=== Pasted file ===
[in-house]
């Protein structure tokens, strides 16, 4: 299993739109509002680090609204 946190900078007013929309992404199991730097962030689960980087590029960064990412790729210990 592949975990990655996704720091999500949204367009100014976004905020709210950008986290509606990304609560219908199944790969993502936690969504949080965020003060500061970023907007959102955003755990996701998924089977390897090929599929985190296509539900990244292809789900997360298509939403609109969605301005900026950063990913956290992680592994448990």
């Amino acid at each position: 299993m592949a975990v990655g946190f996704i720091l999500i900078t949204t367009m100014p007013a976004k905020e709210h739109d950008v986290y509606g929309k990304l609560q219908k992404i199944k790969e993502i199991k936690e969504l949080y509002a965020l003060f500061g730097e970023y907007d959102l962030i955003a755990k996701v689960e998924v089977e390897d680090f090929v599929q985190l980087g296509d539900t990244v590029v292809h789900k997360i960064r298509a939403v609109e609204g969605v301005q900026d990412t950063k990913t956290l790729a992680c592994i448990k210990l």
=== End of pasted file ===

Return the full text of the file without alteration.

[in-house]
């Protein structure tokens, strides 16, 4: 299993739109509002680090609204 946190900078007013929309992404199991730097962030689960980087590029960064990412790729210990 592949975990990655996704720091999500949204367009100014976004905020709210950008986290509606990304609560219908199944790969993502936690969504949080965020003060500061970023907007959102955003755990996701998924089977390897090929599929985190296509539900990244292809789900997360298509939403609109969605301005900026950063990913956290992680592994448990």
């Amino acid at each position: 299993m592949a975990v990655g946190f996704i720091l999500i900078t949204t367009m100014p007013a976004k905020e709210h739109d950008v986290y509606g929309k990304l609560q219908k992404i199944k790969e993502i199991k936690e969504l949080y509002a965020l003060f500061g730097e970023y907007d959102l962030i955003a755990k996701v689960e998924v089977e390897d680090f090929v599929q985190l980087g296509d539900t990244v590029v292809h789900k997360i960064r298509a939403v609109e609204g969605v301005q900026d990412t950063k990913t956290l790729a992680c592994i448990k210990l």